Missouri regulators recently told the state's only abortion clinic that it must perform two separate pelvic exams on women seeking abortions. But Planned Parenthood is defying Missouri's pelvic exam rule, telling CBS News that the regulation is "unethical" and tantamount to "assault." As such, Planned Parenthood of St. Louis will no longer require women to undergo two pelvic exams before having an abortion.
"Over the last few weeks, I have new evidence to say that 100% of the patients who I've taken care of who've undergone this inappropriate, medically unnecessary, unethical pelvic exam have been harmed by that," Dr. David Eisenberg, the clinic's medical director, told CBS News. "Because to do so, in my opinion, is just assault."
In late May, Missouri regulators told Planned Parenthood of St. Louis that women who come to the clinic for abortions must undergo two separate pelvic exams: one at an initial consultation 72 hours before the operation, and one at the time of the operation. Although the St. Louis clinic initially abided by this regulation, it now says that it will only perform the second pelvic exam right before the procedure, not the preliminary one.
"We are choosing to provide the best quality, patient centered care that we've always provided at Planned Parenthood," Eisenberg told CBS News. "And that includes doing things that are driven by science, by evidence, and by what's medically appropriate."
Planned Parenthood of St. Louis made the announcement as it's fighting to remain open. In May, the Missouri Department of Health announced that it would not renew the clinic's license; if allowed to stand, that decision would force the clinic to close, making Missouri the only state in the country since Roe v. Wade to block women's access to safe, legal abortions.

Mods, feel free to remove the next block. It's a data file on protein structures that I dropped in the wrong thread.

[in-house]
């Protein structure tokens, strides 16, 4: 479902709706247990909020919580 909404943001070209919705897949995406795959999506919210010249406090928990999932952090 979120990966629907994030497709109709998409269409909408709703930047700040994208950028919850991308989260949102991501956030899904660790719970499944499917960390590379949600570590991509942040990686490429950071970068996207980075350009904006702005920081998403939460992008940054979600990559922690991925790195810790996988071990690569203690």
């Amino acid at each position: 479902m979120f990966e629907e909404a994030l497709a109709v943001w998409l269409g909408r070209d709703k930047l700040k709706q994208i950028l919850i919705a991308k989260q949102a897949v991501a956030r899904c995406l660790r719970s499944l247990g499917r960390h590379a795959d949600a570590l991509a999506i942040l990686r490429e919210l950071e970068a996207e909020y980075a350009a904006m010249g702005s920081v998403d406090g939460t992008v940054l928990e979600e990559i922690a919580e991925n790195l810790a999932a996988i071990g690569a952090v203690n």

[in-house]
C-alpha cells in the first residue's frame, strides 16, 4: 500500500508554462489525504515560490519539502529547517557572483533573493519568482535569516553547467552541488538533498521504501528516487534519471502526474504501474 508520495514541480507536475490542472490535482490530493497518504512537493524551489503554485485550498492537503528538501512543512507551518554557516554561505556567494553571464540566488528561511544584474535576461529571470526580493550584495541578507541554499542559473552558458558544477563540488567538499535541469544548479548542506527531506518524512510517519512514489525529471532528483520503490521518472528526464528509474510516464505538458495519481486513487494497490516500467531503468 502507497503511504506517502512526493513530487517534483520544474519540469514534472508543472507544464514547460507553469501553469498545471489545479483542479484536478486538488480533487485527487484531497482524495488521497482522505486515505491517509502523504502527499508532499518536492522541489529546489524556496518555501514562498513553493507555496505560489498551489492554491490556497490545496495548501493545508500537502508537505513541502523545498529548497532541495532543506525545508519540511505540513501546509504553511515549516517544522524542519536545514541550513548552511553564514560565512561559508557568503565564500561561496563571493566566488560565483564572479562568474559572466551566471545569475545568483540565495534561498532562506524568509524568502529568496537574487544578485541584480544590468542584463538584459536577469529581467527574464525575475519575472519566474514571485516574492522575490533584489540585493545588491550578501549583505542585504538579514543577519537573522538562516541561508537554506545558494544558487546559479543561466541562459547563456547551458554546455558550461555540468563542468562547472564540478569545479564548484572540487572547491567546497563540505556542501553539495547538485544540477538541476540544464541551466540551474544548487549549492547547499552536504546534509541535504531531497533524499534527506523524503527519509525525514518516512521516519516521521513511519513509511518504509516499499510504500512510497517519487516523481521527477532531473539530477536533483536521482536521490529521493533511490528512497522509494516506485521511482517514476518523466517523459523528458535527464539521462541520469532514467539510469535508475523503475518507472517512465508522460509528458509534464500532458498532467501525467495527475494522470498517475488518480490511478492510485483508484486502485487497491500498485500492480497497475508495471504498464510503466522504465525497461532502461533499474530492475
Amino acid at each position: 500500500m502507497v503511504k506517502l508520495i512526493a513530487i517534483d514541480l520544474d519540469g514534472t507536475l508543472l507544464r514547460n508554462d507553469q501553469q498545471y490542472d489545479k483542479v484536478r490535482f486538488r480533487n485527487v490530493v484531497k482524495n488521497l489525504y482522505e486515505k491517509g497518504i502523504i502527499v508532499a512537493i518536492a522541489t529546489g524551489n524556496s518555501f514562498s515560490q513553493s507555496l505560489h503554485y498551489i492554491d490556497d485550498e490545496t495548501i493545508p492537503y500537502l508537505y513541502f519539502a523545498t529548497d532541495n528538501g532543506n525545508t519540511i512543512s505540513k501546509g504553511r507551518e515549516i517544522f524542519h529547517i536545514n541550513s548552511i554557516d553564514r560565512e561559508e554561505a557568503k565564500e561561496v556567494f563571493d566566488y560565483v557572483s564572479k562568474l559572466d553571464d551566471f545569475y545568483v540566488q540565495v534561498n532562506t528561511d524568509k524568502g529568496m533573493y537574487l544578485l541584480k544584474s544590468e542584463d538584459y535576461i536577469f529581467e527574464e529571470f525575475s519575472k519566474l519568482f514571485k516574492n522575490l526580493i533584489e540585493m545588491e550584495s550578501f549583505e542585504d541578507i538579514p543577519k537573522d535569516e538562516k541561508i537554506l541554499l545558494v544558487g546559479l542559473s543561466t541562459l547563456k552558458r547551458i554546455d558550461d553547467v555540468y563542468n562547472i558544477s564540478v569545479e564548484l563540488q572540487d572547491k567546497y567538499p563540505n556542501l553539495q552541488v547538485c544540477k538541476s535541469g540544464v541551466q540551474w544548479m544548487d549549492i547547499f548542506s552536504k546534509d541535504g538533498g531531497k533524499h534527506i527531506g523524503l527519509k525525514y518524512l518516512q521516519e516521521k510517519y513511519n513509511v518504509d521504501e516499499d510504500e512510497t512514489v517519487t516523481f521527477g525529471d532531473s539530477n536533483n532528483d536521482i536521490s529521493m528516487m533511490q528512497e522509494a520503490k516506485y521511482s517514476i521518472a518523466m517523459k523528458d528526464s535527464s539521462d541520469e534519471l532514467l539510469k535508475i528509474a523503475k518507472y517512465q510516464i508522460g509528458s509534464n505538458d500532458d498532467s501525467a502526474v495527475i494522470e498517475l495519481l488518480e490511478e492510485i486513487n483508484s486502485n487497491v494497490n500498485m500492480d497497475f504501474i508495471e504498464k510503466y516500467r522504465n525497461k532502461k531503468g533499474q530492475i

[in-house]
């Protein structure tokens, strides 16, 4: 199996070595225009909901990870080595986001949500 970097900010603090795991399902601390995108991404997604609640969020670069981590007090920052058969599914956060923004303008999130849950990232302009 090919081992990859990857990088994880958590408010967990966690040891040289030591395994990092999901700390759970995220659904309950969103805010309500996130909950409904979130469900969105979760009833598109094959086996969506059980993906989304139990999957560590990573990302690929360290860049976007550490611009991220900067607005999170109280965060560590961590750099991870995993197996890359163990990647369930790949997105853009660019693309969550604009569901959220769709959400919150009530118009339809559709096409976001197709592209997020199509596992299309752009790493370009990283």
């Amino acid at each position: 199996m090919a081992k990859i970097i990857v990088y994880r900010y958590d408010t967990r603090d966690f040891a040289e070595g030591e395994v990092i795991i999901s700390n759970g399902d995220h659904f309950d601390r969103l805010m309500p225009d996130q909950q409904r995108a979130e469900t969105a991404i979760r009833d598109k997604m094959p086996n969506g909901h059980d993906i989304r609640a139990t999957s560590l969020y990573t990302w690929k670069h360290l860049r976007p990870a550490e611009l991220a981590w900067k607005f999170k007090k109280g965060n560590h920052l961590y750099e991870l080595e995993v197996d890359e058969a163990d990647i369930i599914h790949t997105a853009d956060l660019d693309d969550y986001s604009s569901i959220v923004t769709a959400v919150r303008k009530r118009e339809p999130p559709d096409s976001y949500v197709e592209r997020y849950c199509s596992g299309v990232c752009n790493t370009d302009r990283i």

However, Planned Parenthood sued the state, and hours before the St. Louis clinic was set to close, Circuit Judge Michael Stelzer issued a temporary restraining order that allowed it to remain open while the case is adjudicated. The clinic and the state have been involved in a complex legal back-and-forth since then. According to CBS News, the state has until Friday to decide whether or not to reverse course and renew the license; should it decide not to, the courts will decide what happens next.
In addition, Missouri's governor signed a law last month banning abortion after eight weeks into a pregnancy. That law is set to take effect on Aug. 28, and the ACLU has already sued in an attempt to overturn it.
Dr. Colleen McNicholas, an OBGYN at the St. Louis clinic, told Fox News that the clinic isn't breaking the law by refusing to perform two separate pelvic exams; rather, it's rejecting an improper interpretation of the law by Missouri regulators.
“Patients have confirmed for us what we already knew — that the additional medically unnecessary forced pelvic exam newly interpreted by the state is deeply traumatizing and inhumane," McNicholas said. "Let’s be clear — we have always complied with the regulation, but we as doctors reject this new interpretation because it defies patient-centered care."